"A Silly Thing to Steal"


So said my cab driver on the way down to the BBC’s Aberdeen studios bright and early this morning to talk about the recovery of the Da Vinci yesterday. A stream of the interview is available here.

I’m not sure I was able to offer much more insight. Details on this recovery are still sketchy. The FBI estimates the size of the illicit trade in art and antiquities at $6 billion, which is quite a sum. A better estimate may be the idea put forth by Simon Houpt in the excellent Museum of the Missing that if we were able to collect all the stolen works in one single museum, it would be the world’s greatest by a good measure.

Why then was the work stolen? This question will surely be answered in the coming months, but there are three reasons usually given. First it may have been a theft to order. This seems the least likely. If you have a masterpiece you want to show it off and put it on display. Second, the thieves may have been unaware how hard this kind of work might have been to sell. Finally, and most likely I think is the thieves may have wanted to ransom the work back to the Duke of Buccleuch or to the insurance company. This is just idle speculation, but I wonder if the passing of the Duke last month may have encouraged the thieves to think they could dispose of the work.

In any event this is a fantastic recovery. Police recovered the work yesterday from the law offices of HBJ Gateley Wareing; and arrested a partner in the firm and three other men. At this point there are far more questions than answers. An interesting issue may be whether the lawyer committed any wrongdoing, or if he in fact alerted the authorities to the location of the work. I’ll confess to a total ignorance of the professional rules of conduct for lawyers in Scotland, but I would venture a guess that assisting a client in committing a crime is frowned upon. Various news reports have speculated that the lawyer may have been assisting in repatriation, or looking at how to draft a contract under Scots law to allow the return of the painting.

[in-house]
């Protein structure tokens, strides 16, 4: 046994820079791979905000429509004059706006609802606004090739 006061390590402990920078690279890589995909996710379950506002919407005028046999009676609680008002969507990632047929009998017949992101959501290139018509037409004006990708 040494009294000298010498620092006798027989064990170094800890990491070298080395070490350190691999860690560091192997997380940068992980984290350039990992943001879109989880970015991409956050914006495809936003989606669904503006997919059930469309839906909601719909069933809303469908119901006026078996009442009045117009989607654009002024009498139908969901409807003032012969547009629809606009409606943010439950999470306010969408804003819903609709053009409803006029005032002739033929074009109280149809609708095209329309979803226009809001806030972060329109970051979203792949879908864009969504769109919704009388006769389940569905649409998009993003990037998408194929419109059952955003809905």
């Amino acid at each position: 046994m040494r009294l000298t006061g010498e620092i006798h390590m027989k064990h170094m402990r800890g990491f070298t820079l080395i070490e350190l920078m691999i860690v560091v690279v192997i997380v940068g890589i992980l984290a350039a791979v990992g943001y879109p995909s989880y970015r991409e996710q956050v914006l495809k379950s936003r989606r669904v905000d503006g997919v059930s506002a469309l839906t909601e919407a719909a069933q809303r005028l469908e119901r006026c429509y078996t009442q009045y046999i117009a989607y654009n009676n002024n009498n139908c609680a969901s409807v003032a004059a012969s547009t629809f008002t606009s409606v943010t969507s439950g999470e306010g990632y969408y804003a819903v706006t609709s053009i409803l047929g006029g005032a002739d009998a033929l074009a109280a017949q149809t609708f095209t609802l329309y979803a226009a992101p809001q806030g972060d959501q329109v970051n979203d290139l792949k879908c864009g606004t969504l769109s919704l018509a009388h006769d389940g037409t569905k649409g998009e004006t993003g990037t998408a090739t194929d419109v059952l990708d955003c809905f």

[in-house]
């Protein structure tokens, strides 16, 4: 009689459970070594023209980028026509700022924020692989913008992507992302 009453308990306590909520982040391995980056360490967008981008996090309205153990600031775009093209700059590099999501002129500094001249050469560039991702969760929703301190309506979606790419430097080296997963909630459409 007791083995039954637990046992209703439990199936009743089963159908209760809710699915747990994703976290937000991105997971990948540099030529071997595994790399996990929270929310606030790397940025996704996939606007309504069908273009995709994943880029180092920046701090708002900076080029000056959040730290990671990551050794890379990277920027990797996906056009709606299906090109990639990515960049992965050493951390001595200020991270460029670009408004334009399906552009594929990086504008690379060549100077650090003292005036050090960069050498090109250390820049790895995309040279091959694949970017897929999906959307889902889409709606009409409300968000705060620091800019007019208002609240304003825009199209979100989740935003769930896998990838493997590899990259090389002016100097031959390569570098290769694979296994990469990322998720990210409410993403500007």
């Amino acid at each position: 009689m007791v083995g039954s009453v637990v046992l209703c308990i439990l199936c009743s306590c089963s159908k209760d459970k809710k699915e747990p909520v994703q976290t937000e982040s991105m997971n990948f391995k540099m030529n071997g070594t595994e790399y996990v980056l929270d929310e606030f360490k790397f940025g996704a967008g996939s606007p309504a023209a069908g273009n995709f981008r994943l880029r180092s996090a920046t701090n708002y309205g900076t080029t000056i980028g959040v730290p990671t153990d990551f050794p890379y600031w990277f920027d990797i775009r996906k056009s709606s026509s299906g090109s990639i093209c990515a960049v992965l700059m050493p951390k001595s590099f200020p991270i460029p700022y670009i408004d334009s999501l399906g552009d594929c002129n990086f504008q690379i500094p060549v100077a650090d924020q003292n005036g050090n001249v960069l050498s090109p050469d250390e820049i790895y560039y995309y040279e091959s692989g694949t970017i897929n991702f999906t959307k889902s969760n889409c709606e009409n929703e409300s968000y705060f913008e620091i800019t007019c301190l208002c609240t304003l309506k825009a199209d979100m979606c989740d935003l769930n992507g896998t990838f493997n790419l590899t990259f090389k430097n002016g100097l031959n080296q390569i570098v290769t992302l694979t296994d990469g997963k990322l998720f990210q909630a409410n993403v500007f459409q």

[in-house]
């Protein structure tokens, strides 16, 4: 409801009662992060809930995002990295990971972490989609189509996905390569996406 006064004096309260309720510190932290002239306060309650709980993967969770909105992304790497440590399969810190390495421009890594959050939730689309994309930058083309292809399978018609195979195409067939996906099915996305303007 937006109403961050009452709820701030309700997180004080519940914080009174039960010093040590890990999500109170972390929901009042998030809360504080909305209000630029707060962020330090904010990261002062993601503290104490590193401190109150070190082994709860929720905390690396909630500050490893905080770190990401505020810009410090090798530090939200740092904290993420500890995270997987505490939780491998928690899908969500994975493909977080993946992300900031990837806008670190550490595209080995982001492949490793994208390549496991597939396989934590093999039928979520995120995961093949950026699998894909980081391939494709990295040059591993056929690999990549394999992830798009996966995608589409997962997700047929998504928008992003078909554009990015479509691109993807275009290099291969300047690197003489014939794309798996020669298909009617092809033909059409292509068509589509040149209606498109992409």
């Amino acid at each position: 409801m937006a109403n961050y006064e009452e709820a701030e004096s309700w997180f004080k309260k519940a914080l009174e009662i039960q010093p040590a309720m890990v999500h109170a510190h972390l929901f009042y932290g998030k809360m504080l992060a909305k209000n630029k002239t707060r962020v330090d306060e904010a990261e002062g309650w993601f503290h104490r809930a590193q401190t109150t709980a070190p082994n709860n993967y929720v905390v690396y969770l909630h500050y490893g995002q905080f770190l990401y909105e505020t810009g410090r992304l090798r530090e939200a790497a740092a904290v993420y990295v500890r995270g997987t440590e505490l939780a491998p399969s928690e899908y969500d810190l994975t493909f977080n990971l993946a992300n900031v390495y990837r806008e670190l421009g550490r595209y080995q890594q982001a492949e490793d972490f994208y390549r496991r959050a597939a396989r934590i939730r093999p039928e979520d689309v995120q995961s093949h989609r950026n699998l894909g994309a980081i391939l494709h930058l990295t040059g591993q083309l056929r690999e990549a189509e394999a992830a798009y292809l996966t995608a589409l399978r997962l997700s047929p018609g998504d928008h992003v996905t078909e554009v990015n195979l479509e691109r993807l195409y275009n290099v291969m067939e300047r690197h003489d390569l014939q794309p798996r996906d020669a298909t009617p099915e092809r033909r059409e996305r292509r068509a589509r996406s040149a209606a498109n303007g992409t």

There are other initial questions I have. For starters has the work been damaged? Will the work return to Drumlanrig Castle? What is the insurance agreement regarding the work? If an insurance policy has been paid out, the insurer now may have title to the work, but the Duke’s estate may be able to trade the money paid for the work, depending on the agreement.

The four men will appear at Dumfries Sheriff Court this morning, so more details should be forthcoming this afternoon.

Questions or Comments? Email me at derek.fincham@gmail.com

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